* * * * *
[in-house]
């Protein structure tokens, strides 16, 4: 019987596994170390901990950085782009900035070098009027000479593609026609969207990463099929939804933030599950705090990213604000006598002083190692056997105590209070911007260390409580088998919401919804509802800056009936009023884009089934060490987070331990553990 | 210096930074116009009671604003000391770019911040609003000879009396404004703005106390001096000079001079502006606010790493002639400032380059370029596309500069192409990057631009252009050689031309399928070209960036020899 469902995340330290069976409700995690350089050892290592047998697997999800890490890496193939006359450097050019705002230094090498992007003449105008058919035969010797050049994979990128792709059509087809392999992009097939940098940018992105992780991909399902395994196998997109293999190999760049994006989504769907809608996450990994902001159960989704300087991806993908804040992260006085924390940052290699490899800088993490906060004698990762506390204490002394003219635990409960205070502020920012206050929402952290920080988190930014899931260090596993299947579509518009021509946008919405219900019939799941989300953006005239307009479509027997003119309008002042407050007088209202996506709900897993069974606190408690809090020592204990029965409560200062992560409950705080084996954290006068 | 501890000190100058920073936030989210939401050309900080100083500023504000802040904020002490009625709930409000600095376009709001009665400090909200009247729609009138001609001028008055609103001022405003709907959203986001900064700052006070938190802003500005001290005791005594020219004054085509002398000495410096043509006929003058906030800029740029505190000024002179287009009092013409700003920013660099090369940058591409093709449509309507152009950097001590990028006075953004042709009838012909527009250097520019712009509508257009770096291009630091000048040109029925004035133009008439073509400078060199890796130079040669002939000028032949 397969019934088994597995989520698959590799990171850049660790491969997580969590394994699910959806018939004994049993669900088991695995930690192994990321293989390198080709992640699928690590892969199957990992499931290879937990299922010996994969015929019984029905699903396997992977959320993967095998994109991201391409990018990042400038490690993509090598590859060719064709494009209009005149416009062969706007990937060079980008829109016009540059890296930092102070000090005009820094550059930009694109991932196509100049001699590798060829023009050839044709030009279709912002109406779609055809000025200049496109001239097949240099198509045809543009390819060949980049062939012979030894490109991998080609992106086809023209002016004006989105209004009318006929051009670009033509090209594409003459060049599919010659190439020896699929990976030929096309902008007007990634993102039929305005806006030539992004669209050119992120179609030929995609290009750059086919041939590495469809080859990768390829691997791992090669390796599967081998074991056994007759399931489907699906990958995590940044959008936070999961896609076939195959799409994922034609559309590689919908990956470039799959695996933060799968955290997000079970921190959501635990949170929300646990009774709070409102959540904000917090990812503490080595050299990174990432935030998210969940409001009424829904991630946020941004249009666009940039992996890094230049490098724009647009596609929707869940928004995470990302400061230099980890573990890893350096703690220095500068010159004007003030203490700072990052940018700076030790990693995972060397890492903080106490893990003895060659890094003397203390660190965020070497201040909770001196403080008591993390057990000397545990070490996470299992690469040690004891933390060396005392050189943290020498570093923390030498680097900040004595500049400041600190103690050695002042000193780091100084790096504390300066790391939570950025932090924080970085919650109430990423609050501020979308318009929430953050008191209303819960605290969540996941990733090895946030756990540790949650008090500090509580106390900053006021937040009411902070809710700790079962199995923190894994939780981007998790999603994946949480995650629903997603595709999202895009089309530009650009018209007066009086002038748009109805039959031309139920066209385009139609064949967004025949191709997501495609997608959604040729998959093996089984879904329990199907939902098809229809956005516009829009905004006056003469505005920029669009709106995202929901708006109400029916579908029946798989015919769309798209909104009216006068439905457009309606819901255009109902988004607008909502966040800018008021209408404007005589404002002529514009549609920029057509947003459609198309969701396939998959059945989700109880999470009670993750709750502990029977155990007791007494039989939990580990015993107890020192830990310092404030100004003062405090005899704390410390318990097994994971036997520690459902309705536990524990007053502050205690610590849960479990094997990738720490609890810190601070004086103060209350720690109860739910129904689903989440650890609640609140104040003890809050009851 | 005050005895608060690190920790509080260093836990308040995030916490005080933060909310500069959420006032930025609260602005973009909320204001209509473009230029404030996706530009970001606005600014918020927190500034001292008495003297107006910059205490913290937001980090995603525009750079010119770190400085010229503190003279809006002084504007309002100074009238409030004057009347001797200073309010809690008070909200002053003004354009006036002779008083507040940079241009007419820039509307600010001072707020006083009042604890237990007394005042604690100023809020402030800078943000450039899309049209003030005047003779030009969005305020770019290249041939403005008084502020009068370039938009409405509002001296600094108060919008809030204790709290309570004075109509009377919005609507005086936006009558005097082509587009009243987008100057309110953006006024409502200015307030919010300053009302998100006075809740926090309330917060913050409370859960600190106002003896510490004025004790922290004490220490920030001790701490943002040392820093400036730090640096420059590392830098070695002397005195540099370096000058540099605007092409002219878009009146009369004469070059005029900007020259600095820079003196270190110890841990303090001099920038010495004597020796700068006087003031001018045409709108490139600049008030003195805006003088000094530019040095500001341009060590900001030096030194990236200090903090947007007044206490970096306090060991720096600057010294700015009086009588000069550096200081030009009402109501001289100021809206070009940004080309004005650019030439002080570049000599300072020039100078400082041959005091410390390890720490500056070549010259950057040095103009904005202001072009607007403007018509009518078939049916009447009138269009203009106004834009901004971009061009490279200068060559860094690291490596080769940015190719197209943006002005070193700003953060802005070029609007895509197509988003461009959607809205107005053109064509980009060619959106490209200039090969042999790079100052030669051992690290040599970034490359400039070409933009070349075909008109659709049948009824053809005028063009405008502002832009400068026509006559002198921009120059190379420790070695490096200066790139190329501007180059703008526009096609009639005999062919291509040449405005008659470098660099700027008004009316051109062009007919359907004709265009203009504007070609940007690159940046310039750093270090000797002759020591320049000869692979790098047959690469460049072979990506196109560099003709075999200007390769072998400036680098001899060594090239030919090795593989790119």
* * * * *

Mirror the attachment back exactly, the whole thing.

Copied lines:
[in-house]
């Protein structure tokens, strides 16, 4: 019987596994170390901990950085782009900035070098009027000479593609026609969207990463099929939804933030599950705090990213604000006598002083190692056997105590209070911007260390409580088998919401919804509802800056009936009023884009089934060490987070331990553990 | 210096930074116009009671604003000391770019911040609003000879009396404004703005106390001096000079001079502006606010790493002639400032380059370029596309500069192409990057631009252009050689031309399928070209960036020899 469902995340330290069976409700995690350089050892290592047998697997999800890490890496193939006359450097050019705002230094090498992007003449105008058919035969010797050049994979990128792709059509087809392999992009097939940098940018992105992780991909399902395994196998997109293999190999760049994006989504769907809608996450990994902001159960989704300087991806993908804040992260006085924390940052290699490899800088993490906060004698990762506390204490002394003219635990409960205070502020920012206050929402952290920080988190930014899931260090596993299947579509518009021509946008919405219900019939799941989300953006005239307009479509027997003119309008002042407050007088209202996506709900897993069974606190408690809090020592204990029965409560200062992560409950705080084996954290006068 | 501890000190100058920073936030989210939401050309900080100083500023504000802040904020002490009625709930409000600095376009709001009665400090909200009247729609009138001609001028008055609103001022405003709907959203986001900064700052006070938190802003500005001290005791005594020219004054085509002398000495410096043509006929003058906030800029740029505190000024002179287009009092013409700003920013660099090369940058591409093709449509309507152009950097001590990028006075953004042709009838012909527009250097520019712009509508257009770096291009630091000048040109029925004035133009008439073509400078060199890796130079040669002939000028032949 397969019934088994597995989520698959590799990171850049660790491969997580969590394994699910959806018939004994049993669900088991695995930690192994990321293989390198080709992640699928690590892969199957990992499931290879937990299922010996994969015929019984029905699903396997992977959320993967095998994109991201391409990018990042400038490690993509090598590859060719064709494009209009005149416009062969706007990937060079980008829109016009540059890296930092102070000090005009820094550059930009694109991932196509100049001699590798060829023009050839044709030009279709912002109406779609055809000025200049496109001239097949240099198509045809543009390819060949980049062939012979030894490109991998080609992106086809023209002016004006989105209004009318006929051009670009033509090209594409003459060049599919010659190439020896699929990976030929096309902008007007990634993102039929305005806006030539992004669209050119992120179609030929995609290009750059086919041939590495469809080859990768390829691997791992090669390796599967081998074991056994007759399931489907699906990958995590940044959008936070999961896609076939195959799409994922034609559309590689919908990956470039799959695996933060799968955290997000079970921190959501635990949170929300646990009774709070409102959540904000917090990812503490080595050299990174990432935030998210969940409001009424829904991630946020941004249009666009940039992996890094230049490098724009647009596609929707869940928004995470990302400061230099980890573990890893350096703690220095500068010159004007003030203490700072990052940018700076030790990693995972060397890492903080106490893990003895060659890094003397203390660190965020070497201040909770001196403080008591993390057990000397545990070490996470299992690469040690004891933390060396005392050189943290020498570093923390030498680097900040004595500049400041600190103690050695002042000193780091100084790096504390300066790391939570950025932090924080970085919650109430990423609050501020979308318009929430953050008191209303819960605290969540996941990733090895946030756990540790949650008090500090509580106390900053006021937040009411902070809710700790079962199995923190894994939780981007998790999603994946949480995650629903997603595709999202895009089309530009650009018209007066009086002038748009109805039959031309139920066209385009139609064949967004025949191709997501495609997608959604040729998959093996089984879904329990199907939902098809229809956005516009829009905004006056003469505005920029669009709106995202929901708006109400029916579908029946798989015919769309798209909104009216006068439905457009309606819901255009109902988004607008909502966040800018008021209408404007005589404002002529514009549609920029057509947003459609198309969701396939998959059945989700109880999470009670993750709750502990029977155990007791007494039989939990580990015993107890020192830990310092404030100004003062405090005899704390410390318990097994994971036997520690459902309705536990524990007053502050205690610590849960479990094997990738720490609890810190601070004086103060209350720690109860739910129904689903989440650890609640609140104040003890809050009851 | 005050005895608060690190920790509080260093836990308040995030916490005080933060909310500069959420006032930025609260602005973009909320204001209509473009230029404030996706530009970001606005600014918020927190500034001292008495003297107006910059205490913290937001980090995603525009750079010119770190400085010229503190003279809006002084504007309002100074009238409030004057009347001797200073309010809690008070909200002053003004354009006036002779008083507040940079241009007419820039509307600010001072707020006083009042604890237990007394005042604690100023809020402030800078943000450039899309049209003030005047003779030009969005305020770019290249041939403005008084502020009068370039938009409405509002001296600094108060919008809030204790709290309570004075109509009377919005609507005086936006009558005097082509587009009243987008100057309110953006006024409502200015307030919010300053009302998100006075809740926090309330917060913050409370859960600190106002003896510490004025004790922290004490220490920030001790701490943002040392820093400036730090640096420059590392830098070695002397005195540099370096000058540099605007092409002219878009009146009369004469070059005029900007020259600095820079003196270190110890841990303090001099920038010495004597020796700068006087003031001018045409709108490139600049008030003195805006003088000094530019040095500001341009060590900001030096030194990236200090903090947007007044206490970096306090060991720096600057010294700015009086009588000069550096200081030009009402109501001289100021809206070009940004080309004005650019030439002080570049000599300072020039100078400082041959005091410390390890720490500056070549010259950057040095103009904005202001072009607007403007018509009518078939049916009447009138269009203009106004834009901004971009061009490279200068060559860094690291490596080769940015190719197209943006002005070193700003953060802005070029609007895509197509988003461009959607809205107005053109064509980009060619959106490209200039090969042999790079100052030669051992690290040599970034490359400039070409933009070349075909008109659709049948009824053809005028063009405008502002832009400068026509006559002198921009120059190379420790070695490096200066790139190329501007180059703008526009096609009639005999062919291509040449405005008659470098660099700027008004009316051109062009007919359907004709265009203009504007070609940007690159940046310039750093270090000797002759020591320049000869692979790098047959690469460049072979990506196109560099003709075999200007390769072998400036680098001899060594090239030919090795593989790119």